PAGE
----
For SiC reinforced Al composites the reinforcement is much stiffer than the matrix material, while the density of the reinforcemnet is comparable to that of the matrix material. Thus, ultrasound propagates faster in SiC reinforced composites than in unreinforced ones. Consequently, when SiC % increases, stiffness so the elastic modulus of the composite increases. This will cause increase in the longitudinal wave velocity in accordance with the following equation (see Figure 2 ).


VL = { ( E/ ) (1- ) / [(1+ ) (1-2 )]} 1/2   (3)

where  , E and  are density, Young’s Modulus and Poisson’s ratio, respectively


2 Effect of SiC Powder Size on Ultrasonic Properties
For constant % SiC, as particle size decreases the number of particles increases, therefore stiffness of the composite increases. Thus, velocity increases in accordance with equation 3.

In this study, material properties of Al-SiC composites produced by hot pressing were investigated by ultrasonic methods. The main distinguishing point is the possibility of controlling the size and distribution of SiC particles during production. Since the process parameters are going to be under control, it will be also possible to control production quality. Consequently, without specimen preparation and metallographic examination or mechanical testing, material properties of metal-matrix composites can be examined ultrasonically during or at the end of any production route. The conclusions for the present study can be summarized as follows:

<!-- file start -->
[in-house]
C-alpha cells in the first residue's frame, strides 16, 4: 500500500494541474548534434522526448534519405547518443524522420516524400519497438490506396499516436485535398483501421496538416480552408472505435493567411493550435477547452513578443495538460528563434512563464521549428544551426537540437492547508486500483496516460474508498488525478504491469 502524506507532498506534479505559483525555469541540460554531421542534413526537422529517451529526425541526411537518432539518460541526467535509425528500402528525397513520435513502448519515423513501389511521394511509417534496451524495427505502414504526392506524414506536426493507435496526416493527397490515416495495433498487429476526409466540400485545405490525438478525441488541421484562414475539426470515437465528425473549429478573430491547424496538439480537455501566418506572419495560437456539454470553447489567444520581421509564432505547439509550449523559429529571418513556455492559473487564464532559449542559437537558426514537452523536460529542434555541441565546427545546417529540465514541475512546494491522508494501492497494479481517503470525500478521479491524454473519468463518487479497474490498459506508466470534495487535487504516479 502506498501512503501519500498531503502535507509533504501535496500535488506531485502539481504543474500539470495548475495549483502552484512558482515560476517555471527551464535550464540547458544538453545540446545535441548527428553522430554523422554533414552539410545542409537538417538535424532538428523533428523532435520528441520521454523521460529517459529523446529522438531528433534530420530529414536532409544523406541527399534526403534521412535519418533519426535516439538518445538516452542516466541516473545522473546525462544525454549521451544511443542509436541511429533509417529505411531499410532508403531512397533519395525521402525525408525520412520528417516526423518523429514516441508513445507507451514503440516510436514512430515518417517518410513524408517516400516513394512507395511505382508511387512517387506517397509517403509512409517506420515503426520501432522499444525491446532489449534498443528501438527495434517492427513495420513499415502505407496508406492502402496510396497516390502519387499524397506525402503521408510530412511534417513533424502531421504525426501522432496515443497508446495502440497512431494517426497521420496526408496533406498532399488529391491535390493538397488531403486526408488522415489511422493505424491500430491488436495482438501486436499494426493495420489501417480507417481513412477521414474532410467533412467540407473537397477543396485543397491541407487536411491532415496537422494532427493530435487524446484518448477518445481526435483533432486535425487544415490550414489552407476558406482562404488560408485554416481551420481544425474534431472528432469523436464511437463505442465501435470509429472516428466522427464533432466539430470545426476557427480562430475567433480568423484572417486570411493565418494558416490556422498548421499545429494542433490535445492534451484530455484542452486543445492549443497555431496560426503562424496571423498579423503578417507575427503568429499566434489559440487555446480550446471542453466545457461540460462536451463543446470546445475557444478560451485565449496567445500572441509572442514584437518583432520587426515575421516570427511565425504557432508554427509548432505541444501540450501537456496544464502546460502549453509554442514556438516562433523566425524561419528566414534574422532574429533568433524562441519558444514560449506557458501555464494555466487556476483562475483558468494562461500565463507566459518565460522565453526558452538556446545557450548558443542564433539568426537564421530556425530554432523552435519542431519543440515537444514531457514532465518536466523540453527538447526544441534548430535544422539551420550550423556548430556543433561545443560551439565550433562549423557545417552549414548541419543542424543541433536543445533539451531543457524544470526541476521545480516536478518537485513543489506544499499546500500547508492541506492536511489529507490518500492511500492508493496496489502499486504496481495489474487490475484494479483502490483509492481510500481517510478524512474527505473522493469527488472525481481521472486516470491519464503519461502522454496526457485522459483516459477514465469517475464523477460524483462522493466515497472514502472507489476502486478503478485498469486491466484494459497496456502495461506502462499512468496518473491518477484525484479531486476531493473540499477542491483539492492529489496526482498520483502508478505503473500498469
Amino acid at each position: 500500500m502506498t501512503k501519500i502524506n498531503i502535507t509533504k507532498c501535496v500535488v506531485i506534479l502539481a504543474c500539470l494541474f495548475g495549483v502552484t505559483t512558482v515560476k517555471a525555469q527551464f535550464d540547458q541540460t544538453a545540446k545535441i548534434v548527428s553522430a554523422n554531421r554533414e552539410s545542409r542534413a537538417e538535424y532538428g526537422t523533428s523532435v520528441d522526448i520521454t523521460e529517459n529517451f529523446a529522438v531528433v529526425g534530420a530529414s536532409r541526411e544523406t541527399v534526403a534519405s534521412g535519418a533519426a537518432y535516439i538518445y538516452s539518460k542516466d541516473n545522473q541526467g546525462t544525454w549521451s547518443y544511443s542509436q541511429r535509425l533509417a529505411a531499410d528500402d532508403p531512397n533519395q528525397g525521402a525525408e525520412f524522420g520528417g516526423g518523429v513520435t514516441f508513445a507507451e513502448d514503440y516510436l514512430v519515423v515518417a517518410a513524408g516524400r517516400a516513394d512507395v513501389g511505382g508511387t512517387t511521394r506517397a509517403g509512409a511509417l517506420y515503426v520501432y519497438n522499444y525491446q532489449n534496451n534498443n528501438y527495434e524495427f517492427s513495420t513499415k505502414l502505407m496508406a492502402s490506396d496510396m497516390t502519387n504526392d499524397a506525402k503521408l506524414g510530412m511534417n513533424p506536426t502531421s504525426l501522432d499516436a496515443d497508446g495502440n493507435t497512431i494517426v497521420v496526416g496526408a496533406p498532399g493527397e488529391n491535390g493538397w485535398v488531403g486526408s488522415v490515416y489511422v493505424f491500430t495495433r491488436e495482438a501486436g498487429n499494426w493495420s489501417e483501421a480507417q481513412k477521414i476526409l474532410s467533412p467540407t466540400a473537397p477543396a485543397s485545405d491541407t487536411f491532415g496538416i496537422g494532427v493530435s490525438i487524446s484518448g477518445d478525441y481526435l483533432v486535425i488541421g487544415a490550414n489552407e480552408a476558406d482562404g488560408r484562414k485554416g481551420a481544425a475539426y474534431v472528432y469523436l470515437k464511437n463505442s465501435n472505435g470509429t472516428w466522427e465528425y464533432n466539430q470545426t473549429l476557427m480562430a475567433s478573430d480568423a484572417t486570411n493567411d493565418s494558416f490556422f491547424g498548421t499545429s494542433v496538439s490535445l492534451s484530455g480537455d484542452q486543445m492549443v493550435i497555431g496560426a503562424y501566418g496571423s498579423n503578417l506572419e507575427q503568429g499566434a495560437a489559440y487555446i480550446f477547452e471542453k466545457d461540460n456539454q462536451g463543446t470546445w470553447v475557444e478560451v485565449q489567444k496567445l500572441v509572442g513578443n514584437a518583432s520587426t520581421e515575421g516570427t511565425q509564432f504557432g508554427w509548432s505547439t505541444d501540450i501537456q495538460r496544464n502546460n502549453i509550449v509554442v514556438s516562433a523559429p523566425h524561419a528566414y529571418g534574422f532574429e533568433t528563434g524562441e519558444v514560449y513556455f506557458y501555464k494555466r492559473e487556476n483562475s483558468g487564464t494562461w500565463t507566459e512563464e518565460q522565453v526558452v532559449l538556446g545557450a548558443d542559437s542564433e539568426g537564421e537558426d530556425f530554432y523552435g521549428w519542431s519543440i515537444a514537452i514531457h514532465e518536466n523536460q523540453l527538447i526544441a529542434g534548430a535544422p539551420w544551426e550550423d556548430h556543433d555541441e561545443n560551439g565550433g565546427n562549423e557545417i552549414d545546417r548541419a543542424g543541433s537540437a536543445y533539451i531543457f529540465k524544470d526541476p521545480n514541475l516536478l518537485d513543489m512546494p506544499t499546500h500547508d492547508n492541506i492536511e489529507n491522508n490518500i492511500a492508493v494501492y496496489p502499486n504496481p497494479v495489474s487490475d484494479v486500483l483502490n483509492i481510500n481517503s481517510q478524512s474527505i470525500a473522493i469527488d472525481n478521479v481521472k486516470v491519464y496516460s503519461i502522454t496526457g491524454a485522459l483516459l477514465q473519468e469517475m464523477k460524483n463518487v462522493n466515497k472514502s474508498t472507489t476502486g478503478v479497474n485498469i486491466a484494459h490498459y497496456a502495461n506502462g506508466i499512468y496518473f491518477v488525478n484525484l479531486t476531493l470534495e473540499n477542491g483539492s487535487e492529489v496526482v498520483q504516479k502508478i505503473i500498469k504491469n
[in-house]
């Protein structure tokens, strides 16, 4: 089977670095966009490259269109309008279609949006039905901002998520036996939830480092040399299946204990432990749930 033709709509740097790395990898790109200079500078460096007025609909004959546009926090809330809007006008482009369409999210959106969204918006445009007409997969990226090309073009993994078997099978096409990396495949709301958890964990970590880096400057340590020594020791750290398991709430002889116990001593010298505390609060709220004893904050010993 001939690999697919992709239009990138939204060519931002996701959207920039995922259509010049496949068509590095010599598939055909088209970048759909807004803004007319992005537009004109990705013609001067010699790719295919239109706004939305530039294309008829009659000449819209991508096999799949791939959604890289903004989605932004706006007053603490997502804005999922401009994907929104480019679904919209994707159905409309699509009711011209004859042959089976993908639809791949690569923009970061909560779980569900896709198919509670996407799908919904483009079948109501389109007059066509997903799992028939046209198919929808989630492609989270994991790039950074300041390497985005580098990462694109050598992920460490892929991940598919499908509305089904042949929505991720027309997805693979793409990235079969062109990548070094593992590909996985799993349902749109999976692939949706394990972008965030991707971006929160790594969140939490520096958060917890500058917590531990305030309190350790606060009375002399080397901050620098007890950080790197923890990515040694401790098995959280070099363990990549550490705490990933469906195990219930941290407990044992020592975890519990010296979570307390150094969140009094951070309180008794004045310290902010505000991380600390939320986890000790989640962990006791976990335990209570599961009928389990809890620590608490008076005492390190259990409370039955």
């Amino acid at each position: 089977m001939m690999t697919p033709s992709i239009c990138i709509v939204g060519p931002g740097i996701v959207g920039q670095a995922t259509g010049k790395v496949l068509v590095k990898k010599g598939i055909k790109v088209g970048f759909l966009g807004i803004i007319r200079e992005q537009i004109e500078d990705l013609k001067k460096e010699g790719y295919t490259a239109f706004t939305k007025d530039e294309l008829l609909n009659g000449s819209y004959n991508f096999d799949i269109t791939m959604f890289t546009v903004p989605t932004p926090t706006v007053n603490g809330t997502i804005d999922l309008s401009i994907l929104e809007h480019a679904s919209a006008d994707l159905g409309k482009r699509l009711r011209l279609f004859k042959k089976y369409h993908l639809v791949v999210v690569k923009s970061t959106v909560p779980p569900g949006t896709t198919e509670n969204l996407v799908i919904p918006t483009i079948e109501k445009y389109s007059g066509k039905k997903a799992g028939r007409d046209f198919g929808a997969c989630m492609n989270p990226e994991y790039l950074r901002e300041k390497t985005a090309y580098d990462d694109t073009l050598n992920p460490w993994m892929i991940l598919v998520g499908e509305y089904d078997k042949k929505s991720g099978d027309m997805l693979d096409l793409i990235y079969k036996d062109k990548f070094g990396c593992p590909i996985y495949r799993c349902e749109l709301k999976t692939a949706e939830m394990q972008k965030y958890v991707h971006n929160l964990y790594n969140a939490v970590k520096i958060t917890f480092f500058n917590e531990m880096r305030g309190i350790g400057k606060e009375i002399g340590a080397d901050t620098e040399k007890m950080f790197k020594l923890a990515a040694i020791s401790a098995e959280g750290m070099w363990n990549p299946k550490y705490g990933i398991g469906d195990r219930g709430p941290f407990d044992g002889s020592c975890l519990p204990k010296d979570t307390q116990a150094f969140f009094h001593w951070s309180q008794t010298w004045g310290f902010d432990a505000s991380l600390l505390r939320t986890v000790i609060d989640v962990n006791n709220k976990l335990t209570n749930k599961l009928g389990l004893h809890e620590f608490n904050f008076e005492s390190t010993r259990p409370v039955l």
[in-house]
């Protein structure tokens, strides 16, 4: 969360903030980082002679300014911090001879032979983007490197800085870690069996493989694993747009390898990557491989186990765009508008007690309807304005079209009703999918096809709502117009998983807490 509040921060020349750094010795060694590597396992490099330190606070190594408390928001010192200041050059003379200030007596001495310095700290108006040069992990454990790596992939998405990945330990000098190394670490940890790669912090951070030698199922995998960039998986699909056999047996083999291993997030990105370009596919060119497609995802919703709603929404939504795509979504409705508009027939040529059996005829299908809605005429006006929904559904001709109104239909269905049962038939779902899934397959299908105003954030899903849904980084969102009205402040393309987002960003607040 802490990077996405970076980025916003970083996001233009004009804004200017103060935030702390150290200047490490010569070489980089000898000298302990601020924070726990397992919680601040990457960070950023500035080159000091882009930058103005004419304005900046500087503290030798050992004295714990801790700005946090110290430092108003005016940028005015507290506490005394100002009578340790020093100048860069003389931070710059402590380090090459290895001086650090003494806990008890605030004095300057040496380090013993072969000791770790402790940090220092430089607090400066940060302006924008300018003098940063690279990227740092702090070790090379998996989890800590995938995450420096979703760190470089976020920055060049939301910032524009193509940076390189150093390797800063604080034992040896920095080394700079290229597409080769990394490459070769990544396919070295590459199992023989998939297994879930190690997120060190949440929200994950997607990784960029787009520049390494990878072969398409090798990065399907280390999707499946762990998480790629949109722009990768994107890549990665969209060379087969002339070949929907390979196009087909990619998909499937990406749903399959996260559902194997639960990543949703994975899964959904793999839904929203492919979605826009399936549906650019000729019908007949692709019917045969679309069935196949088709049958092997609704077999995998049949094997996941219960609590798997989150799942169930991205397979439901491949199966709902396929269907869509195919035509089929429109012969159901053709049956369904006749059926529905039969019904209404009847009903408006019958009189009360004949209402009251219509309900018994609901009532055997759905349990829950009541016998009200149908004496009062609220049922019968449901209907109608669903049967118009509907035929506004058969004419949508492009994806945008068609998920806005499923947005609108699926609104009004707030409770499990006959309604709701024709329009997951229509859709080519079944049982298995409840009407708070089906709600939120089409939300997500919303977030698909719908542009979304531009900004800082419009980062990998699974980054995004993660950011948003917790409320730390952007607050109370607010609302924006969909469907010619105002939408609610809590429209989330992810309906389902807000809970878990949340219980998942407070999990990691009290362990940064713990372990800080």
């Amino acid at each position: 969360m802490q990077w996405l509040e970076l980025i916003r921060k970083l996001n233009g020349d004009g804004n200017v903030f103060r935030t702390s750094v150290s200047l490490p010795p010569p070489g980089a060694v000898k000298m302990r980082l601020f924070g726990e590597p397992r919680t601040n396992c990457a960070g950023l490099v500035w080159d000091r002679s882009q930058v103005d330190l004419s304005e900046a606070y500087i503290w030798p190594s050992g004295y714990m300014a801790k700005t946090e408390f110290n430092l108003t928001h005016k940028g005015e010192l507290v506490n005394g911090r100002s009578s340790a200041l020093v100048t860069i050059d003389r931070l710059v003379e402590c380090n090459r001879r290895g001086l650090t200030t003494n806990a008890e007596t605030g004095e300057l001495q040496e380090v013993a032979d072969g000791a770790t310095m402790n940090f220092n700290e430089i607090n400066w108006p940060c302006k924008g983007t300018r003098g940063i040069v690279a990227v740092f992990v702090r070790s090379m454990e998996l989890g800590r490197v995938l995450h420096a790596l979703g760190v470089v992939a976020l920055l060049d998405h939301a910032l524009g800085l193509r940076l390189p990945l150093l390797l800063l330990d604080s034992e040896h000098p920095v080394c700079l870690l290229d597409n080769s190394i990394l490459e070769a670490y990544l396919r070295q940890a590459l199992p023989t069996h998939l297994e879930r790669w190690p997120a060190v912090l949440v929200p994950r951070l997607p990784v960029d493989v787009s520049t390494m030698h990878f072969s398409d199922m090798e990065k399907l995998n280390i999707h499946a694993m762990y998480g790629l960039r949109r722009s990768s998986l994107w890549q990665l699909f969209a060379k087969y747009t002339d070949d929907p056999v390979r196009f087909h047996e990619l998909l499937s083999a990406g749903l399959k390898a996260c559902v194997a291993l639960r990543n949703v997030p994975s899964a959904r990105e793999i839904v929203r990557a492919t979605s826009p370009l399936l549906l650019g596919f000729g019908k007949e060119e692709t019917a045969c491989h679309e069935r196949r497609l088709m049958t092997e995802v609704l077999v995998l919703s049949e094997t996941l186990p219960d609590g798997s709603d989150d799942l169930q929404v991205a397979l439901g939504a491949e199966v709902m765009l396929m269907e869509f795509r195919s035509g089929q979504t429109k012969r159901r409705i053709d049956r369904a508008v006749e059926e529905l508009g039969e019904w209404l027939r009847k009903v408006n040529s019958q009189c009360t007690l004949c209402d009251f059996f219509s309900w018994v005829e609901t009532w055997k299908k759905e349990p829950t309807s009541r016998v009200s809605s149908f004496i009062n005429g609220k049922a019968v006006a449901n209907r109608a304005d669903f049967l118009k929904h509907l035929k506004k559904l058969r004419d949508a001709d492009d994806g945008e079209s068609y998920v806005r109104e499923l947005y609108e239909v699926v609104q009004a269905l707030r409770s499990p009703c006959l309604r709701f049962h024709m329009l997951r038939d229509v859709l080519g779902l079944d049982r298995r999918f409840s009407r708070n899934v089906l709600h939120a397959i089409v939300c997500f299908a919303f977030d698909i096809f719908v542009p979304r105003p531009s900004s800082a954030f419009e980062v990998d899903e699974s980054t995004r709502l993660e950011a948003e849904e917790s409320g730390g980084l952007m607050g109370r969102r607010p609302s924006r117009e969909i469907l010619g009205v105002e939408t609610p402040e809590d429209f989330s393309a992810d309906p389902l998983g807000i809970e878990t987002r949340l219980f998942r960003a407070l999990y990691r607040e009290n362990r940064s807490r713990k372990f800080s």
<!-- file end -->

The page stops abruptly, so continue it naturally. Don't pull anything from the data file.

• For constant powder sizes, as SiC % in the composite increases, sound velocity and apparent attenuation also increase.
    • For constant composition, while reinforcement particle size decreases, sound velocity increases. As matrix particle size decreases, sound velocity increases.
    • For 25 and 100 mm Al powder, as the size of SiC powder increases, apparent attenuation increases; however, for 180 mm Al powder the behaviour is reversed. In order to analyse the effect of Al-powder size, further research is necessary.
    • Although frequency does not affect velocity, the apparent attenuation increases with decreasing frequency.

Advantages of this technique

  • This method is a non-destructive to the material being analyzed.
  •  It can be easily adapted to be used in the area of and during production of the material.
  • It does not require complex, time-consuming, or impractical processes or equipment to derive accurate texture estimations.
  • It utilizes ultrasound as an interrogating medium.